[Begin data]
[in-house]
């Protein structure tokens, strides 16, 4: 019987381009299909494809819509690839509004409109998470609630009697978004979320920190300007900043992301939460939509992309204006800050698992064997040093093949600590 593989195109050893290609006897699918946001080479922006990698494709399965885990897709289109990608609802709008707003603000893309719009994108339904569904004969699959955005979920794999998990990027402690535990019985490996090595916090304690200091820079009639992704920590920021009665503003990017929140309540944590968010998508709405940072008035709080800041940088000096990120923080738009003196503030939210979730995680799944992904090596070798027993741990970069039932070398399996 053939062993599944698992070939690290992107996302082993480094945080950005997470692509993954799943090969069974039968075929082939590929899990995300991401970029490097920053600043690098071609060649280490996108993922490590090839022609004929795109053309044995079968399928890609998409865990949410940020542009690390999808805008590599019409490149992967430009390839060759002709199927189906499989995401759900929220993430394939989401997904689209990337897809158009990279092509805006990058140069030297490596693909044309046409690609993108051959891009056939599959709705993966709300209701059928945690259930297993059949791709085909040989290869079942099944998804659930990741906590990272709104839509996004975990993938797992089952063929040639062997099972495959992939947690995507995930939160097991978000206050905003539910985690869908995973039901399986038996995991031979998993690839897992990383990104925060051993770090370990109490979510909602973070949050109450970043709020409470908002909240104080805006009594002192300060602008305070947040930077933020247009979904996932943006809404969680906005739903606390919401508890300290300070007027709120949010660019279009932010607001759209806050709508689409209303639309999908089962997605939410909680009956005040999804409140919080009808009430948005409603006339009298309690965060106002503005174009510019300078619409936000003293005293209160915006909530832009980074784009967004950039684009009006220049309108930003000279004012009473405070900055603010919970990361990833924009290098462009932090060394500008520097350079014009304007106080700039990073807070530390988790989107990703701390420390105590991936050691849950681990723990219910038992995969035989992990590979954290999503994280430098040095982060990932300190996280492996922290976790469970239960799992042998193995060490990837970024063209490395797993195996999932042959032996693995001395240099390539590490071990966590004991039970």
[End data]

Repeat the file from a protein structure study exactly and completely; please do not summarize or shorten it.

[in-house]
């Protein structure tokens, strides 16, 4: 019987381009299909494809819509690839509004409109998470609630009697978004979320920190300007900043992301939460939509992309204006800050698992064997040093093949600590 593989195109050893290609006897699918946001080479922006990698494709399965885990897709289109990608609802709008707003603000893309719009994108339904569904004969699959955005979920794999998990990027402690535990019985490996090595916090304690200091820079009639992704920590920021009665503003990017929140309540944590968010998508709405940072008035709080800041940088000096990120923080738009003196503030939210979730995680799944992904090596070798027993741990970069039932070398399996 053939062993599944698992070939690290992107996302082993480094945080950005997470692509993954799943090969069974039968075929082939590929899990995300991401970029490097920053600043690098071609060649280490996108993922490590090839022609004929795109053309044995079968399928890609998409865990949410940020542009690390999808805008590599019409490149992967430009390839060759002709199927189906499989995401759900929220993430394939989401997904689209990337897809158009990279092509805006990058140069030297490596693909044309046409690609993108051959891009056939599959709705993966709300209701059928945690259930297993059949791709085909040989290869079942099944998804659930990741906590990272709104839509996004975990993938797992089952063929040639062997099972495959992939947690995507995930939160097991978000206050905003539910985690869908995973039901399986038996995991031979998993690839897992990383990104925060051993770090370990109490979510909602973070949050109450970043709020409470908002909240104080805006009594002192300060602008305070947040930077933020247009979904996932943006809404969680906005739903606390919401508890300290300070007027709120949010660019279009932010607001759209806050709508689409209303639309999908089962997605939410909680009956005040999804409140919080009808009430948005409603006339009298309690965060106002503005174009510019300078619409936000003293005293209160915006909530832009980074784009967004950039684009009006220049309108930003000279004012009473405070900055603010919970990361990833924009290098462009932090060394500008520097350079014009304007106080700039990073807070530390988790989107990703701390420390105590991936050691849950681990723990219910038992995969035989992990590979954290999503994280430098040095982060990932300190996280492996922290976790469970239960799992042998193995060490990837970024063209490395797993195996999932042959032996693995001395240099390539590490071990966590004991039970």